This time last year, Naomi Osaka was ranked No. 59 and preparing for her Wimbledon debut while still in search of her first WTA title.
A lot has changed over the past 12 months for the promising 20-year-old and expectations for her second appearance at the All England Club, this time as the No. 18 seed, are much higher.
Osaka soared into the top 25 with a stunning triumph in March at Indian Wells — often regarded as the WTA’s fifth major. She closed her giggly acceptance speech — which she dubbed the “worst” of all time — by saying, “Umm . . . yeah . . . I think that’s it.”
The tennis world was in love.
“Unfiltered, unabashed and unique, Osaka speaks with a child-like wonder where the word ‘like’ is never more than a couple of sentences away,” Charlie Eccleshare wrote in the Telegraph.
“It’s just her. She is lovable the way she delivers the lines. It’s so natural,” the BBC’s David Law said on the Tennis Podcast.
The picture hasn’t been quite as rosy since. Osaka never found her rhythm during the clay season, compiling a 5-4 record and bowing out in the third round at the French Open.
But she should be more comfortable on Wimbledon’s grass courts, a surface that rewards power hitters and is tailored to suit her high-risk, high-reward brand of tennis.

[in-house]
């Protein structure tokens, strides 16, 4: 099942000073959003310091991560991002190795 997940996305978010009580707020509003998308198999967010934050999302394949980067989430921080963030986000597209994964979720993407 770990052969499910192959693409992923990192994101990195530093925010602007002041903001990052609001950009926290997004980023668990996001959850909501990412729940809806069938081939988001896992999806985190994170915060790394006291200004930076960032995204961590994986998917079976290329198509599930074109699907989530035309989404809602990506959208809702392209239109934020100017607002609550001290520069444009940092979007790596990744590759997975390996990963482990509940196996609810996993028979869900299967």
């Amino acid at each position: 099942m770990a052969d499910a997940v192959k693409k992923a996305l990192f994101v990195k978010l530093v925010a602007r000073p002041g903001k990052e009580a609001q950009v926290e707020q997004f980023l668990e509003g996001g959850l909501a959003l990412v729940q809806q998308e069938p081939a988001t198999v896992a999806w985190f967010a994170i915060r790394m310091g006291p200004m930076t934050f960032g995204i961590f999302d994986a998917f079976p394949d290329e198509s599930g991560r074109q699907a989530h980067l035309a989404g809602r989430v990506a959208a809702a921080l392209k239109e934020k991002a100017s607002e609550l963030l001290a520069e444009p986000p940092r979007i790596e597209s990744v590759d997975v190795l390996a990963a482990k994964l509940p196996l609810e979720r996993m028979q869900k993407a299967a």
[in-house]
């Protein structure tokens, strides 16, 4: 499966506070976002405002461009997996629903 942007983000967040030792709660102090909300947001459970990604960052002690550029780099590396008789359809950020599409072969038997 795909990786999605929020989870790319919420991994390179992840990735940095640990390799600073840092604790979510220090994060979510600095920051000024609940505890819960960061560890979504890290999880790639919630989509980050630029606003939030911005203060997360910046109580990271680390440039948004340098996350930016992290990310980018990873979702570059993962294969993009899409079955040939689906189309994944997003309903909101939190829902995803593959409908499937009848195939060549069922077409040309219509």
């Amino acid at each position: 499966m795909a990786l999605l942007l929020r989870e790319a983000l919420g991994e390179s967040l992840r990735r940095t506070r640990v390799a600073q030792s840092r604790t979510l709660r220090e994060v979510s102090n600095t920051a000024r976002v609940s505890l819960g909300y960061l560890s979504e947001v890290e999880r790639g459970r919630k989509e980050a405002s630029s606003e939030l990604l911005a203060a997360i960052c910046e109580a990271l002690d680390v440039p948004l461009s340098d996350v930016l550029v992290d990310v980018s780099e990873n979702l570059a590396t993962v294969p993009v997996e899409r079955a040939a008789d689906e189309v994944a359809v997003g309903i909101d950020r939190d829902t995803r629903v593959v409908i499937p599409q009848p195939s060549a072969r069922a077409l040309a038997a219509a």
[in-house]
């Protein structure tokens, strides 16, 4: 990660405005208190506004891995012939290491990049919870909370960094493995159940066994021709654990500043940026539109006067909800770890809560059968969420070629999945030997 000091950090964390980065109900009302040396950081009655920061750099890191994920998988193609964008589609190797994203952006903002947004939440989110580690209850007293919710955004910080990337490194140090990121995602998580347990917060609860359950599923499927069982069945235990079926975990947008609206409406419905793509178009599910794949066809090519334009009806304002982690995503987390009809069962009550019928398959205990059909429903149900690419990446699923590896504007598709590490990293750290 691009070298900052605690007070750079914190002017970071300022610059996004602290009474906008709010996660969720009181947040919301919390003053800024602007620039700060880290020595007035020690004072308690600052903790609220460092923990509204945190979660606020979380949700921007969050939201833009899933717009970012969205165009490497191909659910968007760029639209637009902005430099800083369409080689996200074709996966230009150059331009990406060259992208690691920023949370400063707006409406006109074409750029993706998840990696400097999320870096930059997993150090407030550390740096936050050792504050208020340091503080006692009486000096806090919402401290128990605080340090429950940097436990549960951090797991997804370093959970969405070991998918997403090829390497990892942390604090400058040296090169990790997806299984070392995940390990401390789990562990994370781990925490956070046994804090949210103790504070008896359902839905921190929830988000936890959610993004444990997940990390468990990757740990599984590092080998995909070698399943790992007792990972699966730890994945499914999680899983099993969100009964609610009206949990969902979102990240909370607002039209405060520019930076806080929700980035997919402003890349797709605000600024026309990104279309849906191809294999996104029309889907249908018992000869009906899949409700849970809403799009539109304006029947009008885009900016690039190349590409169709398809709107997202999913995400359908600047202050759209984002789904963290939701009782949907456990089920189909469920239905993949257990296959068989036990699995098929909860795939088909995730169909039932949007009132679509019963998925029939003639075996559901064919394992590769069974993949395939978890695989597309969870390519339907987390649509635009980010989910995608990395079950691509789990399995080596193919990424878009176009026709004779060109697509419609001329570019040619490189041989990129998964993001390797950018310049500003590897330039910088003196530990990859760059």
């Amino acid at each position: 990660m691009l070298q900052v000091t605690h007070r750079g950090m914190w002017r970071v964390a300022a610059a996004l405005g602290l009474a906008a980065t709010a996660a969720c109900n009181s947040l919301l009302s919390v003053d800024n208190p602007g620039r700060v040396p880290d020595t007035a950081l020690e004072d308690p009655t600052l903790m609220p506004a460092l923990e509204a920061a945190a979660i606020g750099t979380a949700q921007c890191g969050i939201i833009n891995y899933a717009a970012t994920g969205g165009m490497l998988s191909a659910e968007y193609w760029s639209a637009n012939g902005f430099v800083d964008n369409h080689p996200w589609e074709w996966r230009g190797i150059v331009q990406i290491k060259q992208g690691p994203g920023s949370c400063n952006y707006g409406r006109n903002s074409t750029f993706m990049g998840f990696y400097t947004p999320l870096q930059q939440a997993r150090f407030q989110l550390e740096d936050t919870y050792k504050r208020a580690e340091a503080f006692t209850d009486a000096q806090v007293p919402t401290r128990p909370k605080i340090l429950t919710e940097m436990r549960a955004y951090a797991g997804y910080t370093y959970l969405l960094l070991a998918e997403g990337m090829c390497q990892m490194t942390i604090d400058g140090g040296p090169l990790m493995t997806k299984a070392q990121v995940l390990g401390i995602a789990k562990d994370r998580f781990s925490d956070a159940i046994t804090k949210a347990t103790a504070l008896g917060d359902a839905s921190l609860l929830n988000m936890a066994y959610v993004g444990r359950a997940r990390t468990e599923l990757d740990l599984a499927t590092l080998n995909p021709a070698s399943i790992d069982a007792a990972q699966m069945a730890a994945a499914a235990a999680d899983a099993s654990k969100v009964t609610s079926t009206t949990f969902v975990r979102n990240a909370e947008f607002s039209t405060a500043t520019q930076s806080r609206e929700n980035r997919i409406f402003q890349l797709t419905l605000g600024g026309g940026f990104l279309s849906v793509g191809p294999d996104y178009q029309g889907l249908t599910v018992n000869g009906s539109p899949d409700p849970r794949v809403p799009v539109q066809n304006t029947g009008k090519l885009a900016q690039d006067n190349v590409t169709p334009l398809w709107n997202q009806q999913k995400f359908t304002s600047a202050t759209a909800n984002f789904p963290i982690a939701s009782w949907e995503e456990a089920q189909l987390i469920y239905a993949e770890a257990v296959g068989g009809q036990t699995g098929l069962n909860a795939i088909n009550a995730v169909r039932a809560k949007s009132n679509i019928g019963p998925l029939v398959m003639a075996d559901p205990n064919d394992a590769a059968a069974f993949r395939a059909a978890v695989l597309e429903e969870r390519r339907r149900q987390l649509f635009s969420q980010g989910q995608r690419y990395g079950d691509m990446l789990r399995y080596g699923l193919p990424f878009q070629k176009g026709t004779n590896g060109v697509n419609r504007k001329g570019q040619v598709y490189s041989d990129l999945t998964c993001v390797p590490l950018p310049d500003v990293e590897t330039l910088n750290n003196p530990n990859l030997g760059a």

“Sometimes the ball bounces a bit weird (on grass) but other than that I think everything’s pretty fun,” she told a news conference Saturday.
“I feel like I’ve played a lot of good matches on grass this year and compared to last year I feel more comfortable.”
A semifinal run at a tuneup event in early June indicates as much, but she followed that effort up with a second-round retirement due to an abdominal injury the next week. She brushed off any concerns Saturday, saying she had a pain-free practice session earlier in the day.
If her fitness holds up, Osaka could be poised to make some noise in London and her first significant test may come in the third round against Angelique Kerber, a two-time major champion and 2016 Wimbledon finalist.
Osaka’s talent is undeniable and it may not be long before she starts making regular runs into the second week of majors.
Kurumi Nara is the only other Japanese woman in the singles draw and may not be long for the tournament, having drawn world No. 1 Simona Halep in the first round.
On the men’s side, Kei Nishikori comes into the tournament as the No. 24 seed and has played to a solid — if unspectacular — 16-9 record in 2018 after an injury-filled 2017 campaign.
Grass hasn’t been his preferred surface, having never gone past the fourth round in nine previous Wimbledon appearances.
“You’ve got to really use your legs. The point is quick. It’s different than clay so I’ve had a couple issues but I think I’m getting stronger,” he told a news conference on Saturday.
The draw wasn’t kind to the Matsue, Shimane Prefecture, native and a potential matchup with the talented but volatile Nick Kyrgios looms in the third round. If the mild-mannered Nishikori emerges from that matchup of opposites, world No. 3 Alexander Zverev would likely await on so-called Manic Monday.
Yoshihito Nishioka, Yuichi Sugita and Taro Daniel have also booked places in the main draw. Sugita has had the most success on grass, with his lone top-level title coming on the surface at last year’s Antalya Open. He’s fresh off a confidence-boosting straight-sets win over French Open finalist Dominic Thiem at the Gerry Weber Open.
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